One of the hardest things about dispensing financial advice in a crummy market is that you're often tempted to plant asterisks at the end of most stock picks.
- Buy restaurant stocks and retailers ... once comps turn positive.
- Buy tech hardware companies ... once corporate IT budgets begin ramping up again.
- Buy banks ... once the government proves it's not serious about nationalization.
There's not a lot you can do with that kind of investing advice today, so I'm going to offer up some stocks that are doing just fine in this environment. In fact, the dour economy may be helping their prospects.
Let's dig in, see if you agree, and then hand it over to you for more stock suggestions.
While many subscription services that are at the mercy of discretionary income are sputtering, Netflix has been growing its user base at breakneck speed. It crossed the 10-million-subscriber mark just six weeks after beginning 2009 with 9.4 million members.
The recessionary attraction to Netflix is obvious. Home-based entertainment is a big winner during economic lulls, as families avoid splurging on costly outings. With the recent wave of layoffs, there are plenty more -- hopefully temporary -- couch potatoes these days.
All of this plays right into Netflix's plan. Now that the company is also providing online streaming at no additional cost to active subscribers, it's the perfect value proposition in dire times.
2. Green Mountain Coffee Roasters
Since we're talking about value propositions, how would you feel about spending roughly $0.40 for a cup of premium coffee instead of having to hand over a lot more to a barista?
Green Mountain is tapping an economic sweet spot with its Keurig one-cup brewers, armed with its arsenal of 200 different flavors of K-Cup java fixes. If you're wondering where all of the Starbucks
The company was huge over the holidays, moving 711,000 of its Keurig brewers. That is more than double the units it sold a year earlier. The more consumers warm up to the convenience and cost savings of home-brewed premium coffee, the better it will be for Green Mountain.
3. American Public Education
For-profit online educators have been thriving in this climate, as the workforce is retooled for the future. Most of the public players, like Apollo Group
The company markets its degree programs to military personnel, who make up the majority of its enrollment base. Flexible class schedules and the attraction of Web-served academia are big winners for the educator. President Obama is suggesting cutbacks in defense spending and military personnel, and that will likely lead to an increase in ex-military members brushing up on civilian workforce skills. The stock isn't cheap, but analysts see revenue and earnings surging 42% and 44%, respectively, this year.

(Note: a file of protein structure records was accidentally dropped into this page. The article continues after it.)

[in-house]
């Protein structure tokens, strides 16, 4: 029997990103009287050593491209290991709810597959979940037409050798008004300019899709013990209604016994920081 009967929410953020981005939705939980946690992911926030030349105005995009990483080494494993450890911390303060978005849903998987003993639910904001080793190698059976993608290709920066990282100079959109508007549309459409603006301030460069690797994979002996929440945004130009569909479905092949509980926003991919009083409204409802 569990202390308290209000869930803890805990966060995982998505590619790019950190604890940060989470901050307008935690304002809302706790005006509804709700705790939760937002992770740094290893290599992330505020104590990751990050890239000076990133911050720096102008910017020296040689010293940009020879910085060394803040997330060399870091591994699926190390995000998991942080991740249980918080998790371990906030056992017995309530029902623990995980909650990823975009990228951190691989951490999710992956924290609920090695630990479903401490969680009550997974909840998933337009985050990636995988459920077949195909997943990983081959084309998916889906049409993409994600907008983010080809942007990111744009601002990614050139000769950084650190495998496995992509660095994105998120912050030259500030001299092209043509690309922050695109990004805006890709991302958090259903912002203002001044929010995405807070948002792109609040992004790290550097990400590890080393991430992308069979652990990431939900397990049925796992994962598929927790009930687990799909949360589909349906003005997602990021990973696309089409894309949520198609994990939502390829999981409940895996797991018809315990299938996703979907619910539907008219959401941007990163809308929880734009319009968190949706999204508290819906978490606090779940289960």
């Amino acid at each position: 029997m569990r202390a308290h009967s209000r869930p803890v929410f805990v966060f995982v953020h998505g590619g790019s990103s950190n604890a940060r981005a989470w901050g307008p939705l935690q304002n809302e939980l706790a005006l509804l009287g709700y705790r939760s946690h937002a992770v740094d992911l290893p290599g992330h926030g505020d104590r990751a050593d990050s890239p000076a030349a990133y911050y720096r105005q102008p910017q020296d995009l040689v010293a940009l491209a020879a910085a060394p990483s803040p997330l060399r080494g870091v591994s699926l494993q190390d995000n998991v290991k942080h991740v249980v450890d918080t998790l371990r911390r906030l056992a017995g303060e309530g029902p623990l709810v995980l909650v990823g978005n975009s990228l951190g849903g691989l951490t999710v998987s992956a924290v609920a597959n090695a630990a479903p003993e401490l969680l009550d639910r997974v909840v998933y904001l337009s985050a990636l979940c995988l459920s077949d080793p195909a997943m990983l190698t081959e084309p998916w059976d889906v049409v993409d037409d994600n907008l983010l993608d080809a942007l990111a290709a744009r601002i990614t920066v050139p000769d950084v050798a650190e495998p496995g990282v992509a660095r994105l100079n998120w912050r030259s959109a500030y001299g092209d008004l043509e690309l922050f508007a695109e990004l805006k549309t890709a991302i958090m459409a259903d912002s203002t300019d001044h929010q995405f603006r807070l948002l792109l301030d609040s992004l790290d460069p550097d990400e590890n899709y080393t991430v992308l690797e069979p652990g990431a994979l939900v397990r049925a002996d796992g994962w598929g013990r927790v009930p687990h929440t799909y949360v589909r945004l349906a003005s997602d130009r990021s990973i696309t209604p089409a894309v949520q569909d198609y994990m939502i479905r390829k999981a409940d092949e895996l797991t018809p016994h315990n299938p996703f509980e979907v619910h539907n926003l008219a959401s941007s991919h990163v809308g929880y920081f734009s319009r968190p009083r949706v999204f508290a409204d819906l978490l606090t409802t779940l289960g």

4. TASER International
Publicly traded gun and rifle makers have been on a roll lately. The primary catalysts are a combination of healthy quarterly reports and fears that the new administration will tighten the requirements for attaining new guns.
I have a different theory. I believe a good chunk of the flight to weaponry is the natural reaction to people arming themselves for an uptick in crime as the souring economy heightens desperation. TASER may always be a litigation target, but I like the stun-gun giant's chances for consumer weaponry, especially if conventional revolvers become harder to come by.
5. Life Partners Holdings
Death is an uncomfortable -- but inevitable -- subject. Life Partners brokers life settlements, essentially the buying of life insurance policies from terminally ill policy-holders at a discount.
Cashing in on a life insurance policy while one is still living has its advantages. Whether it's to personally deliver inheritances, satisfy current cash crunches, or just to check off a personal bucket list, viaticals aren't as morbid as they seem. Life Partners is a leader in this niche.
There have been recent legal challenges to the practice, but that also explains why a company that is actually growing its profitability soundly these days is trading for 10 times earnings.
Add on, by all means
How do you feel about my five recession-proof specials? Do you think you can do better? I'm sure you can. Head down this page and find the comment box. Use it to suggest stocks and investments that you feel will thrive in this dreary economic climate.
Let's make lemonades out of this lemon of an economy together.
Other ways to coast through recessionary pressures:
Starbucks is a Motley Fool Inside Value pick. Starbucks and Netflix are Motley Fool Stock Advisor picks. TASER is a former Motley Fool Rule Breakers pick. The Fool owns shares of Starbucks. Try any of our Foolish newsletters today, free for 30 days.
Longtime Fool contributor Rick Munarriz has been a Netflix shareholder -- and subscriber -- since 2002. Rick is also part of the Rule Breakers newsletter research team, seeking out tomorrow's ultimate growth stocks a day early. The Fool has a disclosure policy.